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It was my sister Anja who suggested the Erie Zoo. We were on the rocks so I took my girlfriend for a lunch date. I wanted it to be magical for us. Walking the open gravel paths a warm breeze playfully ruffled my hair. Sunlight dappled and winked through the trees as if saying, “We got this, Mike. Roxanne is going to love it.” I stuffed a few bills into the donation box and Roxanne kissed my forehead, murmuring a low thanks. I wanted to hold her hand but she was already walking toward the main building to see the animals behind glass.

“Do you think they’re happy?” she had asked me, watching the exhibit.

“Do you think wild animals are happy?” I asked her back. “To know they are wild?”

“No,” she had agreed, “happy isn’t the word.” Roxanne moved closer to the glass, counting the black and white ruffed lemurs perched in a tree. She had been asking me something and I had been looking at her hand, but I didn’t think to grab it then and later wished that I had. “Do you think they feel a pull? To be something else? To go… to go somewhere else?”

In that melancholy moment I realized my mistake. I was trying to cheer up Roxanne using trapped animals. Her loneliness enfolded her and she pressed her forehead to the glass as my Roxanne but something happened. You feel magic when you witness it, but only later does your brain allow you to accept it. When she moved her face away from the glass she came back as something else.

“Am I out?” she asked herself. She crouched down to tap on the glass, teasing a curious little black-faced lemur that had come up to inspect us. I can’t remember what I was doing, something stupid and helpless no doubt. At the time I still thought the woman in front of me was my girlfriend.

“Roxanne, is it?” she asked the orange-eyed lemur. “Watch out for the fat one. His stories are so boring and he just wants to get laid.” She stood up and stretched languidly, teetering a little and throwing her arms out for balance. She had been used to the weight and luxury of a tail. “Oh, wow! I’m enormous!” she laughed and then offered me her hand, “Come on, boyfriend! Show me around!”

She began calling herself Roxxy. I called Anja while Roxxy was taunting the gibbons, filling her mouth with popcorn and making gluttonous chewing noises.

“She’s amok,” I told Anja. “My girlfriend is a lemur and a lemur is my girlfriend. The zoo is closing soon and I don’t know what to do. I can’t leave her now, she’s already gone!”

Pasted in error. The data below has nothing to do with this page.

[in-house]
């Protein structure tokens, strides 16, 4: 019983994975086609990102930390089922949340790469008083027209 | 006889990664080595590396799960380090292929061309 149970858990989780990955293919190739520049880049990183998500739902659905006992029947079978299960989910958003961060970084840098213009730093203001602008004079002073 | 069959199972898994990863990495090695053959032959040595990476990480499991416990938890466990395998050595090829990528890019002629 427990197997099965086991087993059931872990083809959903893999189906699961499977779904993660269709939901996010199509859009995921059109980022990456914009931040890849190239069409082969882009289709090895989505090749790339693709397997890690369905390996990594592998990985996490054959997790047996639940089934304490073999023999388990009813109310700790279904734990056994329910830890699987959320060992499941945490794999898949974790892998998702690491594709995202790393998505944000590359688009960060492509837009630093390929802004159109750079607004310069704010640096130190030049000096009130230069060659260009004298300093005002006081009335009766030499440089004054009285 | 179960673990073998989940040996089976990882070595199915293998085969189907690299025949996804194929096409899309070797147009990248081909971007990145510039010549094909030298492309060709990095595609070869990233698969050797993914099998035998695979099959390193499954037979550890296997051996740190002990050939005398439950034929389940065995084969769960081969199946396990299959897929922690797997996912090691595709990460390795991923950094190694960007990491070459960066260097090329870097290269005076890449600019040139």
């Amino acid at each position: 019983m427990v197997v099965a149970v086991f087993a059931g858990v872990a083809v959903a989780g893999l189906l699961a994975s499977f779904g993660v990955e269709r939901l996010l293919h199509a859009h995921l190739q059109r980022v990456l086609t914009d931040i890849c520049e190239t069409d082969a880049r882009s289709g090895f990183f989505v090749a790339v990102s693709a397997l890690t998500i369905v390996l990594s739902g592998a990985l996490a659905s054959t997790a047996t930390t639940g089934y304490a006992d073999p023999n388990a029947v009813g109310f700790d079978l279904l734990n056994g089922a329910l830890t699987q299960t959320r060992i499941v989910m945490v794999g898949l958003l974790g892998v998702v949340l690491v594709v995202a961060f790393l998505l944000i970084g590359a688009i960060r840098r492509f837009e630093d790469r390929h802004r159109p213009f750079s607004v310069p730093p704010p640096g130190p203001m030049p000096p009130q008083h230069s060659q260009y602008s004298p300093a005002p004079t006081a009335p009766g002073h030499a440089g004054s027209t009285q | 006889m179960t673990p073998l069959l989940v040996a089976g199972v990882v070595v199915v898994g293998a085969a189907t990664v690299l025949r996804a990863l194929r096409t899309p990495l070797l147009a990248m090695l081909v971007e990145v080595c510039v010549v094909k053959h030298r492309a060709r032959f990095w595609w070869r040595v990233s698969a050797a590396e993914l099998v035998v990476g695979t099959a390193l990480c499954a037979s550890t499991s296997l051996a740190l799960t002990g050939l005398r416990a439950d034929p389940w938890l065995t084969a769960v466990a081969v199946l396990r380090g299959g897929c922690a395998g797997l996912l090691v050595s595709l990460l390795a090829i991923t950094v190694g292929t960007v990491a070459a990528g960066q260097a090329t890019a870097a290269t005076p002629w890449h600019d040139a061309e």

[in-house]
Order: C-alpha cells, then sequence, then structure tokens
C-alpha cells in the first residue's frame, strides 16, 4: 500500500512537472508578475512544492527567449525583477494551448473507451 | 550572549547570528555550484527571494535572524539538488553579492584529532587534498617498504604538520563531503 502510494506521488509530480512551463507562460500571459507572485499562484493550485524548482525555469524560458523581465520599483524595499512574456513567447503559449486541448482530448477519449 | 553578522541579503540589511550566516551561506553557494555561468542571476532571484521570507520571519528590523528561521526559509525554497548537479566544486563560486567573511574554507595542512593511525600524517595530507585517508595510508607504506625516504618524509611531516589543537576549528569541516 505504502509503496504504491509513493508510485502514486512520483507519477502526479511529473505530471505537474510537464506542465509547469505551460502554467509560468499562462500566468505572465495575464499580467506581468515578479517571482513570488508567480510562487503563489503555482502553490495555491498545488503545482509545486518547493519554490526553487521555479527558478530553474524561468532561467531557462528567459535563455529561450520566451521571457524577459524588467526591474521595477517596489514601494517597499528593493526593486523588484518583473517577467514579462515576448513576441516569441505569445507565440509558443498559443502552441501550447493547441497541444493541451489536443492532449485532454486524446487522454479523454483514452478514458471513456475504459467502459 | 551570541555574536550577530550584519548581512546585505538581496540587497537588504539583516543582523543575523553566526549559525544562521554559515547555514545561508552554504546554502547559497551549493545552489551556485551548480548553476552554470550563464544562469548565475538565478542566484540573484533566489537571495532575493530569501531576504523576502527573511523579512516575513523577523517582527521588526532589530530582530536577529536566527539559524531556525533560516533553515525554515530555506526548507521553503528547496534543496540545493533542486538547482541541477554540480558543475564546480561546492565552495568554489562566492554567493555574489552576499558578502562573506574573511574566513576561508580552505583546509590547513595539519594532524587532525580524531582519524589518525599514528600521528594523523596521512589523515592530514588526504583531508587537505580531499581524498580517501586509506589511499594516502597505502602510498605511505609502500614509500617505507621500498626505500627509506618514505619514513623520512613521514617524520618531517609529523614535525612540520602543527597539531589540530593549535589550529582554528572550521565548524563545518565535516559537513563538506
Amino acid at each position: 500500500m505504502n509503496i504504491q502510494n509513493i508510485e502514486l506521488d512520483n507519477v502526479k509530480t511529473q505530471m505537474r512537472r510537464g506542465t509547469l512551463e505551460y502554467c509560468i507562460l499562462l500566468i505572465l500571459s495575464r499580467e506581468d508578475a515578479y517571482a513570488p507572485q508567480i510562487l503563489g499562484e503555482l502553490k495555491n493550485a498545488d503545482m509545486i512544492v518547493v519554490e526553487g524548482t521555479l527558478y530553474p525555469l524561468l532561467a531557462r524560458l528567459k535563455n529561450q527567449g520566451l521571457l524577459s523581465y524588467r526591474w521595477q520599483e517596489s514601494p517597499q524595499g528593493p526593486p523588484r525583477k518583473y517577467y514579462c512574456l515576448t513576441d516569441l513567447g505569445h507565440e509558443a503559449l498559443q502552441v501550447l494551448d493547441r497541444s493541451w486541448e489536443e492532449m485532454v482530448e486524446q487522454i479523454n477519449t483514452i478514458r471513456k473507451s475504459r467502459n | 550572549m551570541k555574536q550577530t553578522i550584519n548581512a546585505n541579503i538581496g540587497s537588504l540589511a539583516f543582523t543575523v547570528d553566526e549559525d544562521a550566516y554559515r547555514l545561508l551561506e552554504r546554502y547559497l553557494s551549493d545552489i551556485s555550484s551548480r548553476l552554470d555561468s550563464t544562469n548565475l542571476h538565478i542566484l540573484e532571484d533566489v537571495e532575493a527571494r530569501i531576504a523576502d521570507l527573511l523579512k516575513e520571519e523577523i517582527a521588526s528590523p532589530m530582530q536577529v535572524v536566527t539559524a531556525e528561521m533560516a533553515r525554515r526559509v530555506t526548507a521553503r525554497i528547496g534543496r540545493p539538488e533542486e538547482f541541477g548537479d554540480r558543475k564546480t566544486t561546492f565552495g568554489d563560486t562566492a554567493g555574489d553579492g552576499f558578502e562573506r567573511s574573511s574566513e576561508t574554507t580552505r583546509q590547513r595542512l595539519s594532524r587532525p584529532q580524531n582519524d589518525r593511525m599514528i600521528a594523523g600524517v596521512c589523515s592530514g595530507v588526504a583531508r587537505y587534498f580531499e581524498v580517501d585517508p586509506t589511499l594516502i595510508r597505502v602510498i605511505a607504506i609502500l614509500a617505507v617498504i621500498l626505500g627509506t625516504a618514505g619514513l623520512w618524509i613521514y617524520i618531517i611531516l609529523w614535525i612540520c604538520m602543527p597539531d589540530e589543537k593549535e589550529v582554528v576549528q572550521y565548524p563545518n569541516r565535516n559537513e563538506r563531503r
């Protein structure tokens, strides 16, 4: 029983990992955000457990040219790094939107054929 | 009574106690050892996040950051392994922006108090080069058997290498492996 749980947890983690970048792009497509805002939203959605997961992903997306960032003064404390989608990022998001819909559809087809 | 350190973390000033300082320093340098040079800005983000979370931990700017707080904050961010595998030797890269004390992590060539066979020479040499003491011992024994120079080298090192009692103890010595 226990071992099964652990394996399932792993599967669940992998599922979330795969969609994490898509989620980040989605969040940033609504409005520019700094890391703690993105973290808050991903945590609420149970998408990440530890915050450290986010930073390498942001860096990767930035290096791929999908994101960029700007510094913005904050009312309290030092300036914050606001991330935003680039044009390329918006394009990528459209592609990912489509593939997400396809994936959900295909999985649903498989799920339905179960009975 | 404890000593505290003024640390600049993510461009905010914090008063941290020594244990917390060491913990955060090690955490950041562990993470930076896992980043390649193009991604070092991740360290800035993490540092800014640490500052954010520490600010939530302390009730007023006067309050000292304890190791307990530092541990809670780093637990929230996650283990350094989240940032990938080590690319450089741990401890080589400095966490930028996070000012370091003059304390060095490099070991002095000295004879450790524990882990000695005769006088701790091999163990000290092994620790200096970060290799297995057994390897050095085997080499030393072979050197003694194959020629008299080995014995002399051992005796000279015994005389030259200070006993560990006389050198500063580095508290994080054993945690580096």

“Handle the wild one. Take her home and I’ll come by as soon as possible, okay? Your Roxanne will be safe with the others.”

But Roxxy didn’t need my help. By the end of the week she was locking me out of her apartment and flirting with Anja. They dated briefly, but even my sister couldn’t contain a wild animal for long. Last I saw on Facebook, Roxxy was an acrobatic burlesque dancer. She seemed happy.

I changed jobs so that I could go to the zoo every day on my lunch break and visit Roxanne. I read to her the entire Harry Potter series, sitting on a bench while my girlfriend occasionally boxed with or groomed other lemurs. Anja came by as well and used an iPad to show the latest Game of Thrones episodes, pausing to explain the plot since Roxanne’s attention span was weak. We worried that one day Roxanne would be missing, or that she wouldn’t recognize us anymore.

One winter afternoon something worse happened. I noticed Roxanne interacting with a zoo patron and my heart broke with jealousy. He was sitting on my bench, bent over with his elbows on his knees and his hands clasped, talking to her. Handsome and groomed in a way I never was: trimmed beard, polished spectacles, fashionable scarf and tailored jeans. I watched them from a distance. When she put her little lemur paw to the glass, beckoning him toward her, I knew I had lost her. The man stood up and walked closer toward the glass, taking off his gloves. I turned to leave but stopped when I heard my name.

The man was kneeling by the exhibit and making calming noises to the jittery lemur.

“Gather your strength,” he said. “And then beat the shit out of the fat one. The tallest feeder will give you extra play time. Night is the best, and I will bring you music during the day.” Then he stood, losing his balance, and bracing himself against the glass. When he looked up at me I felt the magic again. It reverberated through me.

“Mike,” the man said, stepping cautiously toward me. “You stayed with me.”

I had thought I wanted things to go back to the way they were. But in the “before,” Roxanne had been trapped and I had been helpless. I found my Roxanne behind new brown eyes, a little taller than me. When she kissed me her beard was scratchy and ruffed, but I sensed Roxanne behind it. Embracing her, I knew that in my quiet way I had been her hero.

“I will always stay,” I promised her.

On weekends Roxanne and I go to the lemur exhibit to play music for our friend. We found the iPod on his desk, next to a goodbye letter and a gun. Roxanne sits on the floor between my knees and I comb my nails through her balding hair while she reads to me. A little black face with orange eyes watches us sometimes or just sleeps. I think the three of us are about as close to happy as wild animals can get.


Aubrey Scheffey is a Chicagoan and a traveler. She wrote her flash fiction with the help of some friends on a Midwest to New England road trip. Scheffey has studied Latin & Italian, and the title of this story is taken from Roman mythology. You can find her on Twitter @Aubariah or Aubrette at

Lemures is a 2016 Fiction War Fall Finalist entry. Please do not reproduce without permission from the author. Originally published at Image credit: @glenncarstenspeters


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